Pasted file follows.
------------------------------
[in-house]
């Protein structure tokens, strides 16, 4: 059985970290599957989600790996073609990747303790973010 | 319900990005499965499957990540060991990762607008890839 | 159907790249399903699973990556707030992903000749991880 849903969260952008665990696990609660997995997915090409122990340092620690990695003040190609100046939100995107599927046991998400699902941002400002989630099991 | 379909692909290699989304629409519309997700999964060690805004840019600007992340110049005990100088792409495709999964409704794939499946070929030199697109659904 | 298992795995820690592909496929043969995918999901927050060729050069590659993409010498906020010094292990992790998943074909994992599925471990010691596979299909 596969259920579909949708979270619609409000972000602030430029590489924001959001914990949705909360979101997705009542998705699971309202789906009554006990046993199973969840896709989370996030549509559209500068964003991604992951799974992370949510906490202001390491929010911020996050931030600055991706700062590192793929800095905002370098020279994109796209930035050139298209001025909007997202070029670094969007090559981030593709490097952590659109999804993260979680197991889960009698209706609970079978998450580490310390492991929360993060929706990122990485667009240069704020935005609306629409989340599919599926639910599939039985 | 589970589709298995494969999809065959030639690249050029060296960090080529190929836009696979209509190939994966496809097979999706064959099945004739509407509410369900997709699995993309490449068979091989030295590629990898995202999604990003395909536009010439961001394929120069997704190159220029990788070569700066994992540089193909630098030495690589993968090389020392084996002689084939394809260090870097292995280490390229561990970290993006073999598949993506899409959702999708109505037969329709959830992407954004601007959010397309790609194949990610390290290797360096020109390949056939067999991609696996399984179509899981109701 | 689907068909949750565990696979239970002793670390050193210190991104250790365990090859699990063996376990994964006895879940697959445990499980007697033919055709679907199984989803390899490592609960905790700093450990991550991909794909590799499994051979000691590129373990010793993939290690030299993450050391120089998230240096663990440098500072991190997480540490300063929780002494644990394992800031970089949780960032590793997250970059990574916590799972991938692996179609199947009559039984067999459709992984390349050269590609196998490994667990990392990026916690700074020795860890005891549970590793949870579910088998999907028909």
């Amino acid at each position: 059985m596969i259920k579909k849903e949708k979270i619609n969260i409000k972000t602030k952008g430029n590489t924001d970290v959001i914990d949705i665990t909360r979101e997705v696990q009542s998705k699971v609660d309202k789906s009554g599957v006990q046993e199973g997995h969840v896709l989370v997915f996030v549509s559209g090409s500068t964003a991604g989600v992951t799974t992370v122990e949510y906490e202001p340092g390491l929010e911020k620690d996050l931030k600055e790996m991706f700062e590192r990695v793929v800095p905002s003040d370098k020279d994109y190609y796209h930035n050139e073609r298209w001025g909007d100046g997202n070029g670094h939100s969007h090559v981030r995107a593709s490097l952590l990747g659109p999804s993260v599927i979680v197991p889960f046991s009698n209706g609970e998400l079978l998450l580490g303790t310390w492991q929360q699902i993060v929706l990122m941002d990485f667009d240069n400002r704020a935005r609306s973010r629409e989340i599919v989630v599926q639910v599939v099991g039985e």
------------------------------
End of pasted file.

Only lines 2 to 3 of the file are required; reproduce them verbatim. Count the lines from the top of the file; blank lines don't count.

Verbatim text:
């Protein structure tokens, strides 16, 4: 059985970290599957989600790996073609990747303790973010 | 319900990005499965499957990540060991990762607008890839 | 159907790249399903699973990556707030992903000749991880 849903969260952008665990696990609660997995997915090409122990340092620690990695003040190609100046939100995107599927046991998400699902941002400002989630099991 | 379909692909290699989304629409519309997700999964060690805004840019600007992340110049005990100088792409495709999964409704794939499946070929030199697109659904 | 298992795995820690592909496929043969995918999901927050060729050069590659993409010498906020010094292990992790998943074909994992599925471990010691596979299909 596969259920579909949708979270619609409000972000602030430029590489924001959001914990949705909360979101997705009542998705699971309202789906009554006990046993199973969840896709989370996030549509559209500068964003991604992951799974992370949510906490202001390491929010911020996050931030600055991706700062590192793929800095905002370098020279994109796209930035050139298209001025909007997202070029670094969007090559981030593709490097952590659109999804993260979680197991889960009698209706609970079978998450580490310390492991929360993060929706990122990485667009240069704020935005609306629409989340599919599926639910599939039985 | 589970589709298995494969999809065959030639690249050029060296960090080529190929836009696979209509190939994966496809097979999706064959099945004739509407509410369900997709699995993309490449068979091989030295590629990898995202999604990003395909536009010439961001394929120069997704190159220029990788070569700066994992540089193909630098030495690589993968090389020392084996002689084939394809260090870097292995280490390229561990970290993006073999598949993506899409959702999708109505037969329709959830992407954004601007959010397309790609194949990610390290290797360096020109390949056939067999991609696996399984179509899981109701 | 689907068909949750565990696979239970002793670390050193210190991104250790365990090859699990063996376990994964006895879940697959445990499980007697033919055709679907199984989803390899490592609960905790700093450990991550991909794909590799499994051979000691590129373990010793993939290690030299993450050391120089998230240096663990440098500072991190997480540490300063929780002494644990394992800031970089949780960032590793997250970059990574916590799972991938692996179609199947009559039984067999459709992984390349050269590609196998490994667990990392990026916690700074020795860890005891549970590793949870579910088998999907028909």
């Amino acid at each position: 059985m596969i259920k579909k849903e949708k979270i619609n969260i409000k972000t602030k952008g430029n590489t924001d970290v959001i914990d949705i665990t909360r979101e997705v696990q009542s998705k699971v609660d309202k789906s009554g599957v006990q046993e199973g997995h969840v896709l989370v997915f996030v549509s559209g090409s500068t964003a991604g989600v992951t799974t992370v122990e949510y906490e202001p340092g390491l929010e911020k620690d996050l931030k600055e790996m991706f700062e590192r990695v793929v800095p905002s003040d370098k020279d994109y190609y796209h930035n050139e073609r298209w001025g909007d100046g997202n070029g670094h939100s969007h090559v981030r995107a593709s490097l952590l990747g659109p999804s993260v599927i979680v197991p889960f046991s009698n209706g609970e998400l079978l998450l580490g303790t310390w492991q929360q699902i993060v929706l990122m941002d990485f667009d240069n400002r704020a935005r609306s973010r629409e989340i599919v989630v599926q639910v599939v099991g039985e």